Posted by Emily Barresi at 8:04 AM
Tuesday, December 13, 2011
To wrap up the whole 'family' unit, I want to post this song. This is by a band called Radical Face, and the whole album "Ghost' is based around the concept of returning home. This is my favorite song off of the album, "Welcome Home."
In M&P lecture this week we learned about how we shouldn't just press the button in Photoshop to convert the photo into black and white, we should play around with the grey scale so we can properly do it. Adjusting the contrast and brightness to the photo and its shadows. Some examples she had came from a photographer called Mitch Dobrowner. I looked up his portfolio online and I was especially interested in his Storm collection, partly because I used to watch Twister every Friday night on ABC Family when I was younger. The photos that Mitch Dobrowner has captured are amazing because of the grey scale and also because I can only imagine the situation and the atmosphere while he was capturing the images. All of his other sets are similar because he doesn't shoot people; he does only landscape. He'll have a mountain or a lake and then the sky. It's very impressing, because it's gorgeous without color.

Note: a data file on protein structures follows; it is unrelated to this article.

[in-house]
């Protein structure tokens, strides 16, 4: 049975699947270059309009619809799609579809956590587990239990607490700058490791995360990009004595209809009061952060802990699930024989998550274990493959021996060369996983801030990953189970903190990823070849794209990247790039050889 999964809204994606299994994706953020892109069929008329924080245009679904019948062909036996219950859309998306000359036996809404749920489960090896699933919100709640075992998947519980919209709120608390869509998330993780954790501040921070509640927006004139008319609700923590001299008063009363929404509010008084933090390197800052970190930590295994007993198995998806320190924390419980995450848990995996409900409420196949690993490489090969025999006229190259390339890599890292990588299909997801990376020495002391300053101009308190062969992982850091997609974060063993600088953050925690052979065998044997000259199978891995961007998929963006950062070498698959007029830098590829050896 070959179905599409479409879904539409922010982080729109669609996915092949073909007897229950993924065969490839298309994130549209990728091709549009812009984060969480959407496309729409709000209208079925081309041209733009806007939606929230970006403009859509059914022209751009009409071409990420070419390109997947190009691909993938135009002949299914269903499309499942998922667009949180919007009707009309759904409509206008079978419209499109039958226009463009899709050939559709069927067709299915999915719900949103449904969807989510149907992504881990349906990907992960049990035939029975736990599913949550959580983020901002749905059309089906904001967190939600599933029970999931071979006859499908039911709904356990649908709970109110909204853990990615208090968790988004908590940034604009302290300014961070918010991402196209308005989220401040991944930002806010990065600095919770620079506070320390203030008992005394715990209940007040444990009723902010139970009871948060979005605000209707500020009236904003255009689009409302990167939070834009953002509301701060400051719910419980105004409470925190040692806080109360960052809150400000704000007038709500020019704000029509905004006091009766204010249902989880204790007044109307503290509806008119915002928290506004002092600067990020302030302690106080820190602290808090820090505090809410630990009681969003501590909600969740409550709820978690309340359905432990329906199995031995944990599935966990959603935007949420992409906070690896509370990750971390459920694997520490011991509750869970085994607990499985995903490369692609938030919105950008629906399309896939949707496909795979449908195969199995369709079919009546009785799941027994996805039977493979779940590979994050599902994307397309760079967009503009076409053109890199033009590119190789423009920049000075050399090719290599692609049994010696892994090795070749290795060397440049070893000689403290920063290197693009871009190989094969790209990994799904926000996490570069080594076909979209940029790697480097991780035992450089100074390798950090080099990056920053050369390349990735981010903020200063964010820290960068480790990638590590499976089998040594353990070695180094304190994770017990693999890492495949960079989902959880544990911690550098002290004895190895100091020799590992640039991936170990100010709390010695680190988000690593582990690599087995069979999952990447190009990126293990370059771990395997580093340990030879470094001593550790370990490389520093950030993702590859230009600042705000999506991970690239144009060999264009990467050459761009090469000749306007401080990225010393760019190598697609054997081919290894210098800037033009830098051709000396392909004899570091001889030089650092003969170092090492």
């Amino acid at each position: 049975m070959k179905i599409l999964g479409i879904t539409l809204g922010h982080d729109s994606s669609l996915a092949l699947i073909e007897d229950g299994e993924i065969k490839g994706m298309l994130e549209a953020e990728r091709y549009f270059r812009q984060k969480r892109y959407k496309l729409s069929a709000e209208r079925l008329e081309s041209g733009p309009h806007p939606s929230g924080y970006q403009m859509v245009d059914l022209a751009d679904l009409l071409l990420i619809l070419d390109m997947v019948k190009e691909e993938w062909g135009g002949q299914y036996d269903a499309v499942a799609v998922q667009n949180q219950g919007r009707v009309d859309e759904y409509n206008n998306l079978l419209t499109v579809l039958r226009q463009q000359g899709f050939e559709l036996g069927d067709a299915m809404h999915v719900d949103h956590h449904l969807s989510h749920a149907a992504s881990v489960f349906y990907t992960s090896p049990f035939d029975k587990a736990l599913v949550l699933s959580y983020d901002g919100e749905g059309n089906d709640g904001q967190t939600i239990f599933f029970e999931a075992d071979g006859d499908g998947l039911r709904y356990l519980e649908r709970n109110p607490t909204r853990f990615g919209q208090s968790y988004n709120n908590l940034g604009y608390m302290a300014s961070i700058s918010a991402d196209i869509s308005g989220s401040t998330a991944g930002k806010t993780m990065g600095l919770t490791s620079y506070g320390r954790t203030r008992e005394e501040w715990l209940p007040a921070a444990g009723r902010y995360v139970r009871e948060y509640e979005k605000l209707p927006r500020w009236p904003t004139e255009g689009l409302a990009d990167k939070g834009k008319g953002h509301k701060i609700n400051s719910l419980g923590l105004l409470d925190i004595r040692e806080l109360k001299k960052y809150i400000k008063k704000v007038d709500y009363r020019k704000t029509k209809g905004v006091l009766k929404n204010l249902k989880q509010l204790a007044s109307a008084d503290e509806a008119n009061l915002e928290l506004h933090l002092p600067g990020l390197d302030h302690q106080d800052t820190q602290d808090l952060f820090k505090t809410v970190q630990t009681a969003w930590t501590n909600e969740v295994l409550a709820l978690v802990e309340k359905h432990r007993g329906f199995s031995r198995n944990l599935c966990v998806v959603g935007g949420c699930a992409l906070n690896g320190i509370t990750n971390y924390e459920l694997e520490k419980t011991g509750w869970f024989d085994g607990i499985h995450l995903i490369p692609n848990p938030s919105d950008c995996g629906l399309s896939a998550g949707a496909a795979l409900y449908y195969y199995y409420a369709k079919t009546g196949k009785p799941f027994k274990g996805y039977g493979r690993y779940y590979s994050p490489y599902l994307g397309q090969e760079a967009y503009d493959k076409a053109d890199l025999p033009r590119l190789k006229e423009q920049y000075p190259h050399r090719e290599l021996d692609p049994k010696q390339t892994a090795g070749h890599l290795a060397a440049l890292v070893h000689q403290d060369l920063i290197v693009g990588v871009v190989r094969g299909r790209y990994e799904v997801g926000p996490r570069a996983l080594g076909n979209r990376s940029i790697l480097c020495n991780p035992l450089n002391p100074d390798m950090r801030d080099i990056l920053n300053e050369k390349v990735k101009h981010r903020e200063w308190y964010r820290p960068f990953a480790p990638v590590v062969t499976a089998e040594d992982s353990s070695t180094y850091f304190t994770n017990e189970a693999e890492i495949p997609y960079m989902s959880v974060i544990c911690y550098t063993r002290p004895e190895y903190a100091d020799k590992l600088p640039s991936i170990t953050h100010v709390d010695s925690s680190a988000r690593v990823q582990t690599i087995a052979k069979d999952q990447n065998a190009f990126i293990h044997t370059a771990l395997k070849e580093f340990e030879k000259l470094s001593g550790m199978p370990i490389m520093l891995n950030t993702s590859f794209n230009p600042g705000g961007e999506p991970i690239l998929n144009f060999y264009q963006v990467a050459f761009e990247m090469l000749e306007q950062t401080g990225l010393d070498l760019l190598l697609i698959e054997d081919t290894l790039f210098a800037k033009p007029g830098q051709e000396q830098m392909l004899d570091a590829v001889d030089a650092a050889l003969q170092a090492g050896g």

Okay so I LOVE taking double exposures with film and I love mimicking the effect in post processing with digital photography. I found this artist named Pakayla Biehn who is a painter that uses the concept of double exposures in her paintings. The paintings are very photorealistic and have a dream-like quality to them. The dream-like quality comes from the combination of portraits and scenes of nature. I think these paintings are incredible and extremely inspirational.
Monday, December 12, 2011